After the Sept. 11, 2001, terror attacks, a million former U.S. smokers took up the habit again and kept puffing for at least two years, a researcher says.
Dr. Michael F. Pesko, an instructor in Weill Cornell Medical College's Department of Public Health in New York, said an examination of data from the Behavioral Risk Factor Surveillance System and found 950,000 to 1.3 million adult former smokers resumed smoking, representing a 2.3 percent increase nationwide.
There was no increase in the months and years following the 1995 Oklahoma City bombing, the study found.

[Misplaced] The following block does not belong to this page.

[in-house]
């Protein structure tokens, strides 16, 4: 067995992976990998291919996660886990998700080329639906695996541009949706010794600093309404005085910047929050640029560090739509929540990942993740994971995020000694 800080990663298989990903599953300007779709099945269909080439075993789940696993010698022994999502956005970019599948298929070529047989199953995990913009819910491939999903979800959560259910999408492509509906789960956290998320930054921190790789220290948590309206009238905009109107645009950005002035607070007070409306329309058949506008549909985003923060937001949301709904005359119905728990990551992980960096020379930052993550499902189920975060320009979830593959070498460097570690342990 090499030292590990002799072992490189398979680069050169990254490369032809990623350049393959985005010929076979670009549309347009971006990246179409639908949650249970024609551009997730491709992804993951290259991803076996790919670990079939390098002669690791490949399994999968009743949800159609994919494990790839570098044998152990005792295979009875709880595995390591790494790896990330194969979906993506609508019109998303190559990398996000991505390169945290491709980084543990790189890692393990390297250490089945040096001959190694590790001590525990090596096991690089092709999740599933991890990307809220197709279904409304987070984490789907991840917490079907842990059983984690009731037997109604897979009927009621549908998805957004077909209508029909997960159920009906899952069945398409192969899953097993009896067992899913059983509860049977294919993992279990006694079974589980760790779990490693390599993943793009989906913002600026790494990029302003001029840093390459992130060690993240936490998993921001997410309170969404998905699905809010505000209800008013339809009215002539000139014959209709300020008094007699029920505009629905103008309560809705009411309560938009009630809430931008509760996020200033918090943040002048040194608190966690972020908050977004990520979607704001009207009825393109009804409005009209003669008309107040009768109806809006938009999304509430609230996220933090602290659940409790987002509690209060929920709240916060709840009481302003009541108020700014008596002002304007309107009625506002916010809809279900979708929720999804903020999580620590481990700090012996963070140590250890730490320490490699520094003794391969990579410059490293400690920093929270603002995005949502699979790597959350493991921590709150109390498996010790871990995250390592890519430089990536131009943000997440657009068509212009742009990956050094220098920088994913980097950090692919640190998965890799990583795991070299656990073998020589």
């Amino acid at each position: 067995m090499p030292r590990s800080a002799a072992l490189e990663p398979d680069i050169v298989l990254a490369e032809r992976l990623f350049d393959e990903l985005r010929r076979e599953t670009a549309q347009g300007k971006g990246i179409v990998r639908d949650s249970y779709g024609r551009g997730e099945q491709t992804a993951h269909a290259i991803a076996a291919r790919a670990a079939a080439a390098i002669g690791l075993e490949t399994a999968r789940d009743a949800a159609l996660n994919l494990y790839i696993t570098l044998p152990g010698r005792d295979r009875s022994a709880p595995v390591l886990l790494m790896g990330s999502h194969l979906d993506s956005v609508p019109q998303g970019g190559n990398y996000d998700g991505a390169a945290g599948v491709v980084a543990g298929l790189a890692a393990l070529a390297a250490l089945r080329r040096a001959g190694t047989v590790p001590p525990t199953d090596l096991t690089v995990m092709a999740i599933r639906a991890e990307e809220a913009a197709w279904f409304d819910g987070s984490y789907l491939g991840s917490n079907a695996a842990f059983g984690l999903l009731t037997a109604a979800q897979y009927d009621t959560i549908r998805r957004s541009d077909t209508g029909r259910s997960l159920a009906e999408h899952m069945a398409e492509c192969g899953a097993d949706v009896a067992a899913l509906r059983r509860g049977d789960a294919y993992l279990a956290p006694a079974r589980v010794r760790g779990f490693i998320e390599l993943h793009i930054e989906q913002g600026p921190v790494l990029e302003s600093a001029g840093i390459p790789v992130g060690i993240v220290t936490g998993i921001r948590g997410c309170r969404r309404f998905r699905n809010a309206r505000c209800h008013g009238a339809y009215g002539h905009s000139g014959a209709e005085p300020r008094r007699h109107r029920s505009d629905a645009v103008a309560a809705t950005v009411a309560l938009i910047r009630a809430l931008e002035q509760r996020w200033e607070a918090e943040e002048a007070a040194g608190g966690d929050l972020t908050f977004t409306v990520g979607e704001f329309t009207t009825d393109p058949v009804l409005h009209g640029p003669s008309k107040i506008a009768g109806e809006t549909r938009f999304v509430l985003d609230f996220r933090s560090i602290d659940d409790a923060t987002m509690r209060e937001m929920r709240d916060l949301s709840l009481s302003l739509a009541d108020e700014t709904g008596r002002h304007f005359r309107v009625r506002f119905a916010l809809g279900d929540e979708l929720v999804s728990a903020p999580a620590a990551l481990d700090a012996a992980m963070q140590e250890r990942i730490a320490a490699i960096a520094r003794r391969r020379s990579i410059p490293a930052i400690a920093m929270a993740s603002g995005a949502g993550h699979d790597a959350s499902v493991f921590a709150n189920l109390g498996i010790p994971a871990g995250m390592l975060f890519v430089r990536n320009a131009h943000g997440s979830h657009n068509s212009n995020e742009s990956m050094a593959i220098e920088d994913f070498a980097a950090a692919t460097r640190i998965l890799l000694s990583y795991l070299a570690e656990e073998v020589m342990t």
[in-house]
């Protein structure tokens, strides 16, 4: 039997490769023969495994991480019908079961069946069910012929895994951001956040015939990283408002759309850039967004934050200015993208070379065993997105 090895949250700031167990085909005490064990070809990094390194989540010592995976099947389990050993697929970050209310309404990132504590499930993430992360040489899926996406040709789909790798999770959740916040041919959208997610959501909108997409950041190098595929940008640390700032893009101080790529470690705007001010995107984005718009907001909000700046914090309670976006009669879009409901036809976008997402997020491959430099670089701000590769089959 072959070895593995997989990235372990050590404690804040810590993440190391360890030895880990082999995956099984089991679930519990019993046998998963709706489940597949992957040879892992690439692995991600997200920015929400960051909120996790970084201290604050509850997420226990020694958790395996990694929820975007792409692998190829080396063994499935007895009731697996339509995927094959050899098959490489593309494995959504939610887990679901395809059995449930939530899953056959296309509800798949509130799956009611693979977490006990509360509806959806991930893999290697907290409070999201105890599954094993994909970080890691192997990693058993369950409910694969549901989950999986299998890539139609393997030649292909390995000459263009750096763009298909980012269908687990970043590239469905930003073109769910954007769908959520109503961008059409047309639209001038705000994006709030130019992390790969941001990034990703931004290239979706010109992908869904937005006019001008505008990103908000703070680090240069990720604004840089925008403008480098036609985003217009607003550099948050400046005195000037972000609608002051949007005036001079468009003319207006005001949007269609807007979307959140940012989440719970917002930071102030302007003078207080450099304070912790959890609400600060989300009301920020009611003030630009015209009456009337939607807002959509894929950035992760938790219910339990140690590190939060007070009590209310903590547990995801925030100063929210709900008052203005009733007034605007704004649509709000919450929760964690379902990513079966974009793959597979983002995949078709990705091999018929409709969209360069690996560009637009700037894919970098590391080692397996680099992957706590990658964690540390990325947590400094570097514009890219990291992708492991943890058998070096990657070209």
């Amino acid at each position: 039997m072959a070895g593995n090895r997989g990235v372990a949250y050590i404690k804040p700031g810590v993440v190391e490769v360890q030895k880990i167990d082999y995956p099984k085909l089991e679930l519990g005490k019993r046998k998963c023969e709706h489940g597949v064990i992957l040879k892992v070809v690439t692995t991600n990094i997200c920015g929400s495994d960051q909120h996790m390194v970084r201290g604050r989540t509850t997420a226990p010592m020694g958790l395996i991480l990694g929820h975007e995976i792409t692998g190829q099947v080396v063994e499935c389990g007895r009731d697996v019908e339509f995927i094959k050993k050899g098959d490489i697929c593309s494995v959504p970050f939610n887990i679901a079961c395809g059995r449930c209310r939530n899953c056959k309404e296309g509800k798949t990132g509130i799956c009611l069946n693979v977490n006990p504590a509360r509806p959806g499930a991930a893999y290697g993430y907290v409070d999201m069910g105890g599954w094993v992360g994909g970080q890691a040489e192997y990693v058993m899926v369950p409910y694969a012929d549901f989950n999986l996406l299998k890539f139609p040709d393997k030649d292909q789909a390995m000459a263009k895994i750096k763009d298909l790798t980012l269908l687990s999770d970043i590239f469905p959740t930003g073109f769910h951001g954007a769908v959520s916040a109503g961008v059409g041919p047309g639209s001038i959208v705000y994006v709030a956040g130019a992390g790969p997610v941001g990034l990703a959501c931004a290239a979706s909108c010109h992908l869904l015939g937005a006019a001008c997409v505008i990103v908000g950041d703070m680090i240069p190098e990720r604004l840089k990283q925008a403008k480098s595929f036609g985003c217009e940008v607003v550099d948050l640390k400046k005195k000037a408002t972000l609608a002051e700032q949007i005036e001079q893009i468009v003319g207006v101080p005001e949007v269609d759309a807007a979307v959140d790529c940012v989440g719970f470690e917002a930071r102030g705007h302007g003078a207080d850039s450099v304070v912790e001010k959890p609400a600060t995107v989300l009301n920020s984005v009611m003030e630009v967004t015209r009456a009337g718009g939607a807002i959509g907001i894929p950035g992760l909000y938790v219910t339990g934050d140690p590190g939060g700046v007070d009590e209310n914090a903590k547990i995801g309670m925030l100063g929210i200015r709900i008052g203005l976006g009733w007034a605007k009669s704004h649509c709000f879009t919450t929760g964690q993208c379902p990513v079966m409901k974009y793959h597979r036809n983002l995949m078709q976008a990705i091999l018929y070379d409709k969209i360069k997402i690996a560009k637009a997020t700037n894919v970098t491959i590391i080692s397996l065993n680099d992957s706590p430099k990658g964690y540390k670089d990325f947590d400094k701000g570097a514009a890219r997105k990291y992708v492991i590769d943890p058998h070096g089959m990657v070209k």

"This study provides the first unbiased estimate of the effect of stress on smoking, and the finding that there was such a big increase in smoking nationwide, seemingly due to one event, is extraordinary, and surprising," Pesko, the study author, said in a statement. "It sheds light on a hidden cost of terrorism."
The Behavioral Risk Factor Surveillance System tracked annual rates of risky personal behavior across the nation after the Sept.11, 2001, attacks and the Oklahoma City bombing.